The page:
Reprinted from The Other Paper's October 27. 2016 edition:
The mission of Steps to End Domestic Violence is powerful. It reads, “To assist in the transition to a safe, independent life for all those who have been affected physically, sexually, emotionally, or economically by domestic abuse and to promote a culture that fosters justice, equity, and safety.”
Emily Fredette is one of many at the organization who furthers this mission. A South Burlington resident, she is the Education and Prevention Coordinator for Steps to End Domestic Violence. One of Fredette’s roles is training student volunteers in area schools to contribute to the culture of “justice, equity, and safety” by becoming Peer Advocates. Part of the organization’s Education and Prevention Program, students who become Peer Advocates help develop resources and educate their school communities about domestic violence and healthy relationships.
South Burlington School District Healthy Schools Coordinator Susie Merrick, says of Fredette’s impact,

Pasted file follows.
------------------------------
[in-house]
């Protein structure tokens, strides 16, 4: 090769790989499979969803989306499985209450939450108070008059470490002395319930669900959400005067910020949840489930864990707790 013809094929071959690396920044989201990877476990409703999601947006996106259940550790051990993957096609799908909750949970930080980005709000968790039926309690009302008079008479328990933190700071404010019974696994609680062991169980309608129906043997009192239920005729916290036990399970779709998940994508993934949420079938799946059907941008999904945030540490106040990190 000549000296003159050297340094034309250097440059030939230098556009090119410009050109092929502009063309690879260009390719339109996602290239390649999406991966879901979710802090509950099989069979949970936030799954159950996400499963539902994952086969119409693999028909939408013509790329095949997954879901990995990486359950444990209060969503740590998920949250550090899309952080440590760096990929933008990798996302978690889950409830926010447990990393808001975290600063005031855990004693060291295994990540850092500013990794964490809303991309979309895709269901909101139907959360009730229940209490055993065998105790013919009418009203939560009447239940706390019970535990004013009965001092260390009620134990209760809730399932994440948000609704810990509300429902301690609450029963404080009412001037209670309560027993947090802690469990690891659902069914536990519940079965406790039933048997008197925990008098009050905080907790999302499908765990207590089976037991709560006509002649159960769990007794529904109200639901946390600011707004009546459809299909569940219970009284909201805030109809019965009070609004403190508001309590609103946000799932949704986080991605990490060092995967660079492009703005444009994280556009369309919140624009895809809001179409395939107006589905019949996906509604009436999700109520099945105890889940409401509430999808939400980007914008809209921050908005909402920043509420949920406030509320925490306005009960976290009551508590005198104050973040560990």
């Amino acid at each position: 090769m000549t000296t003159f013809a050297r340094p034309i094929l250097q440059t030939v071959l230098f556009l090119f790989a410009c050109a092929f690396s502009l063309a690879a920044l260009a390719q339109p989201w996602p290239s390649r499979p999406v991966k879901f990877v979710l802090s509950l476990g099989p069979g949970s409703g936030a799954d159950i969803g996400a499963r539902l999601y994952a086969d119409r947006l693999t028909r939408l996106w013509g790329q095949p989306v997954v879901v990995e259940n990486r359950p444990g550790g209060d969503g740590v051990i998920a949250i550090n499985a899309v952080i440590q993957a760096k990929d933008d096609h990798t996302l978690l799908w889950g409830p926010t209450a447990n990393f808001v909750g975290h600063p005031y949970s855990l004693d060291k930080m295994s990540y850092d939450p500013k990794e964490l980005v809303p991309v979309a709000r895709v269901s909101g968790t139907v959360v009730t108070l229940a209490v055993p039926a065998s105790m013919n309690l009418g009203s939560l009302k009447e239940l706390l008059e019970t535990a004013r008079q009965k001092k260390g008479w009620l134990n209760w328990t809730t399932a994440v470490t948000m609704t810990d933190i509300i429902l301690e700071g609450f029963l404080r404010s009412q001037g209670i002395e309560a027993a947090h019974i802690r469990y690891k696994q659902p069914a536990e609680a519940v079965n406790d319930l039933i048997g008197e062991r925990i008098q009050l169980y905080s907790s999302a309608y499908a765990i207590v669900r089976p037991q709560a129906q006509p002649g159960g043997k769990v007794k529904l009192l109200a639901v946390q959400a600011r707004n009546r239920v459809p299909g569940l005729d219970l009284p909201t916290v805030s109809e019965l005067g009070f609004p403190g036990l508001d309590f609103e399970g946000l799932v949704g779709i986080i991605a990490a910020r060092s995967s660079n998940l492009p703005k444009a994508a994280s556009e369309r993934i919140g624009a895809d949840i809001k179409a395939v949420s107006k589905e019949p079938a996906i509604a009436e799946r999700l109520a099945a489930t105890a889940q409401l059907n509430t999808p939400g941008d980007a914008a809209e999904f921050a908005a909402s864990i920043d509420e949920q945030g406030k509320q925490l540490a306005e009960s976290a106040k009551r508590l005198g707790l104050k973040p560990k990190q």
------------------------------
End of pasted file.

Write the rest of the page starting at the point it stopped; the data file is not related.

“I have witnessed firsthand the thoughtful way this training is offered to young people and the courage they then go on to discuss difficult and yet vitally important topics in their schools. They open doors to further communication, and I have watched with gratitude as their work has been respectfully received by both students and staff at South Burlington High School (SBHS). I applaud Emily for empowering young people in this way. She’s an amazing person.”
SBHS students concur with Merrick’s assessment. Marissa Pelino, form the class of 2017, says,
“Emily opened my eyes to the fact that making a difference is not a job that’s limited to adults and that sometimes it’s the youth who can be most powerful in initiating change. For this, I’m eternally grateful to her as it encourages me to stand up for my beliefs in all contexts.”
Janie Merrick, from the SBHS class of 2015, adds, “Being a Peer Advocate for Steps to End Domestic Violence was an incredible experience. I’m so grateful for Emily’s hard work, empathy, and open-mindedness. The peer advocacy program is invaluable as it provides resources and information to high school students about safe and healthy relationships.
As the end of October approaches, a month that is dedicated nationally to domestic violence awareness, Steps to End Domestic Violence holds their annual candlelight vigil and survivor speak-our, Thursday, October 27, 6 p.m. The vigil is held at Burlington City Hall, 149 Church Street, and progresses as a silent candlelit march to the First Unitarian Universalist Church.
As Susie Merrick puts it, “Every person deserves to have safe and healthy relationships in their life.”
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